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Debt-laden Bharati Shipyard Ltd, once India’s second biggest private shipbuilder, said last week it has become a sick firm after eroding its net worth fully. Bharati has filed a reference with India’s Board for Industrial and Financial Reconstruction (BIFR).
Bharati’s sickness doesn’t come as a surprise to many in the shipping industry who believe the firm’s 2009 acquisition of the offshore oilfield services firm, Great Offshore Ltd (now renamed as GOL Offshore Ltd), after a take-over battle with rival ABG Shipyard Ltd, proved costly for the shipbuilder. The acquisition drove Bharati deeper into debt.
Prakash Kapoor and Vijay Kumar, naval architects from the Indian Institute of Technology-Kharagpur and first-generation entrepreneurs, who built Bharati from scratch, didn’t think so when the shipbuilder acquired Great Offshore under unusual circumstances.
In May 2009, Vijay Kantilal Sheth, the promoter of Great Offshore, lost control over his firm to Bharati Shipyard because of the shares he had pledged for loans, making him the first promoter in India’s corporate history to face such a situation. Sheth had pledged his shares with the promoters of Bharati Shipyard for a Rs.240 crore loan in January 2009.
When he failed to repay the loan, the promoters of Bharati invoked the pledge and acquired the 14.89% stake Sheth had pledged with them.
Bharati then announced a public offer to the shareholders of Great Offshore, in line with India’s take-over law. Bharati’s bigger rival, ABG Shipyard, joined the take-over battle but withdrew a day before the open offer was launched, making the deal expensive for Bharati.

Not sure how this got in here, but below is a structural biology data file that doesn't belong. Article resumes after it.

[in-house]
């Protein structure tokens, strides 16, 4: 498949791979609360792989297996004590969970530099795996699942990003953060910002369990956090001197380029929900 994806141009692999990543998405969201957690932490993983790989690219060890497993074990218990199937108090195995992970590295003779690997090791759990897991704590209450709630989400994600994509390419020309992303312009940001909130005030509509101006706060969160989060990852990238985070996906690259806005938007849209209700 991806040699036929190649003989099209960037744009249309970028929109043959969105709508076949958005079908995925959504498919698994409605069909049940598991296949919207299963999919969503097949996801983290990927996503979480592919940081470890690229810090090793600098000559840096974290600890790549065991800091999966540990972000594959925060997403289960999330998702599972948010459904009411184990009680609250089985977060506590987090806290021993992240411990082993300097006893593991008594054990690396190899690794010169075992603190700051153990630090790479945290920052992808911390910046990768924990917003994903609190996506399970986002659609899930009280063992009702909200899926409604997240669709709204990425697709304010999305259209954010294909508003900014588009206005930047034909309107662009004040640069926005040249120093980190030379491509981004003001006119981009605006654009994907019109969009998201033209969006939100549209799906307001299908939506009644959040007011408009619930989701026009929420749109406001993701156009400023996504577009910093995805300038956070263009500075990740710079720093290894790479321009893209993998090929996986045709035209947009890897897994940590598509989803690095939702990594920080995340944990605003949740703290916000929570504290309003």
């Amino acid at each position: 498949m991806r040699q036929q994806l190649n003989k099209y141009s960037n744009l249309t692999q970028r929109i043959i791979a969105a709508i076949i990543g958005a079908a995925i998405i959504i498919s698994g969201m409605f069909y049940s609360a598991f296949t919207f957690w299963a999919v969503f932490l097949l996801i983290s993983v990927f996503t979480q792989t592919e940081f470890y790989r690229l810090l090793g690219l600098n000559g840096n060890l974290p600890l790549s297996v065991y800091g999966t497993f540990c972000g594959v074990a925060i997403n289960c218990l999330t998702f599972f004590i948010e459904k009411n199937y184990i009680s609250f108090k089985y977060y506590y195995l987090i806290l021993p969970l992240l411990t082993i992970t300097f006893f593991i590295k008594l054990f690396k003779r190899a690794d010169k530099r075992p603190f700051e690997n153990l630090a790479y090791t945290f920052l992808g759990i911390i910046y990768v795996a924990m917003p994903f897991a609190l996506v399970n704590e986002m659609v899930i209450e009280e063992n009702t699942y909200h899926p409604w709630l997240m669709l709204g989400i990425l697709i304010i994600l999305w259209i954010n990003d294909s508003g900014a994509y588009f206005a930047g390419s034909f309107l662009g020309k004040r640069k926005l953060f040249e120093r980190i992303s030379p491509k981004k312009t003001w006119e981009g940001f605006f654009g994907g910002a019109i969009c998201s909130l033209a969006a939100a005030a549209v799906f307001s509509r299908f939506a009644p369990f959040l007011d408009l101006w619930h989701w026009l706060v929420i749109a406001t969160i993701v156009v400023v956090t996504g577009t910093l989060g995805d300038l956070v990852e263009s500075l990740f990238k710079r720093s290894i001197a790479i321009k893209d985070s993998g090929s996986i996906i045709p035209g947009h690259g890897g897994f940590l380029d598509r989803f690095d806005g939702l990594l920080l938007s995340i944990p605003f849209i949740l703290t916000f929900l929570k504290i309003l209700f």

GOL Offshore is now 49.73% owned by Bharati and the shipbuilder had to pay Rs.870 crore for this stake.
There were two dimensions to this acquisition. Local shipbuilders, anticipating a dearth of new orders for constructing cargo-carrying ships following the September 2008 global financial crisis, were looking at de-risking opportunities.
The offshore oil exploration industry, which was in a much better shape at the time, was an obvious choice.
Unlike the normal shipping business, which is highly cyclical, the business of running ships that supports oil exploration provides more revenue stability and, hence, is less vulnerable to cyclical changes.
Bharati reckoned that buying Great Offshore would help it quickly enter the lucrative business of supplying ships to the offshore oil industry, which otherwise would have taken them many years if they were to go it alone. The entry rules for new firms venturing into the support vessel supply business are stringent, both in India and elsewhere.
Sixteen of the Great Offshore fleet of 41 vessels at the time were capable of servicing the deep-water oil exploration market, which commands a premium in hiring rates. Moreover, a large number of ships on its fleet were to be replaced over the next five years, bringing captive business to the shipbuilder.